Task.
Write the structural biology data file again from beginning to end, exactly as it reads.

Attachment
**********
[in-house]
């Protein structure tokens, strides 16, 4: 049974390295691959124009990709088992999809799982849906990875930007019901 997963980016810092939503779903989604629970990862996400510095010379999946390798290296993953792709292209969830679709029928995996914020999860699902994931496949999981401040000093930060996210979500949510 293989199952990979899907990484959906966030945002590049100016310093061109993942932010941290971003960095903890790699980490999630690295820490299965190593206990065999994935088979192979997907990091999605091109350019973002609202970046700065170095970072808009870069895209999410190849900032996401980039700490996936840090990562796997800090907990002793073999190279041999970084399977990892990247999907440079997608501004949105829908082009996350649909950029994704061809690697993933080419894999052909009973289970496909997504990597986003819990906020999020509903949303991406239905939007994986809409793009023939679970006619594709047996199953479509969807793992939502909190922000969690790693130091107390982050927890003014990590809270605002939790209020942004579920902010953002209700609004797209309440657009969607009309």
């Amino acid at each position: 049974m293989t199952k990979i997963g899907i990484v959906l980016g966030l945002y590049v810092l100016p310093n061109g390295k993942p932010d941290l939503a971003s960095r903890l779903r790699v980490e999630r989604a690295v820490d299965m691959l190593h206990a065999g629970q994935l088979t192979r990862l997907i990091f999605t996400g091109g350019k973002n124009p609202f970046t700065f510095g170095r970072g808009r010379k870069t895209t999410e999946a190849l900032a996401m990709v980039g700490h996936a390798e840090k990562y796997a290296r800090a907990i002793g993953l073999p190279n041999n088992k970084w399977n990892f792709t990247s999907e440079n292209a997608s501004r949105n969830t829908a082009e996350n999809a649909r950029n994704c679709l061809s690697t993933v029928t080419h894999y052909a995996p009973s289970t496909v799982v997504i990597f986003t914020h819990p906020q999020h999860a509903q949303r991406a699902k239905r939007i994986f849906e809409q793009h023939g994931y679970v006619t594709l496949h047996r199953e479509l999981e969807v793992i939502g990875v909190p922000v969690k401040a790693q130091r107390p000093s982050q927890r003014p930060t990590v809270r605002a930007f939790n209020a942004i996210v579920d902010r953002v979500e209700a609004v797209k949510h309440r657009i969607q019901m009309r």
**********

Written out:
[in-house]
């Protein structure tokens, strides 16, 4: 049974390295691959124009990709088992999809799982849906990875930007019901 997963980016810092939503779903989604629970990862996400510095010379999946390798290296993953792709292209969830679709029928995996914020999860699902994931496949999981401040000093930060996210979500949510 293989199952990979899907990484959906966030945002590049100016310093061109993942932010941290971003960095903890790699980490999630690295820490299965190593206990065999994935088979192979997907990091999605091109350019973002609202970046700065170095970072808009870069895209999410190849900032996401980039700490996936840090990562796997800090907990002793073999190279041999970084399977990892990247999907440079997608501004949105829908082009996350649909950029994704061809690697993933080419894999052909009973289970496909997504990597986003819990906020999020509903949303991406239905939007994986809409793009023939679970006619594709047996199953479509969807793992939502909190922000969690790693130091107390982050927890003014990590809270605002939790209020942004579920902010953002209700609004797209309440657009969607009309």
């Amino acid at each position: 049974m293989t199952k990979i997963g899907i990484v959906l980016g966030l945002y590049v810092l100016p310093n061109g390295k993942p932010d941290l939503a971003s960095r903890l779903r790699v980490e999630r989604a690295v820490d299965m691959l190593h206990a065999g629970q994935l088979t192979r990862l997907i990091f999605t996400g091109g350019k973002n124009p609202f970046t700065f510095g170095r970072g808009r010379k870069t895209t999410e999946a190849l900032a996401m990709v980039g700490h996936a390798e840090k990562y796997a290296r800090a907990i002793g993953l073999p190279n041999n088992k970084w399977n990892f792709t990247s999907e440079n292209a997608s501004r949105n969830t829908a082009e996350n999809a649909r950029n994704c679709l061809s690697t993933v029928t080419h894999y052909a995996p009973s289970t496909v799982v997504i990597f986003t914020h819990p906020q999020h999860a509903q949303r991406a699902k239905r939007i994986f849906e809409q793009h023939g994931y679970v006619t594709l496949h047996r199953e479509l999981e969807v793992i939502g990875v909190p922000v969690k401040a790693q130091r107390p000093s982050q927890r003014p930060t990590v809270r605002a930007f939790n209020a942004i996210v579920d902010r953002v979500e209700a609004v797209k949510h309440r657009i969607q019901m009309r």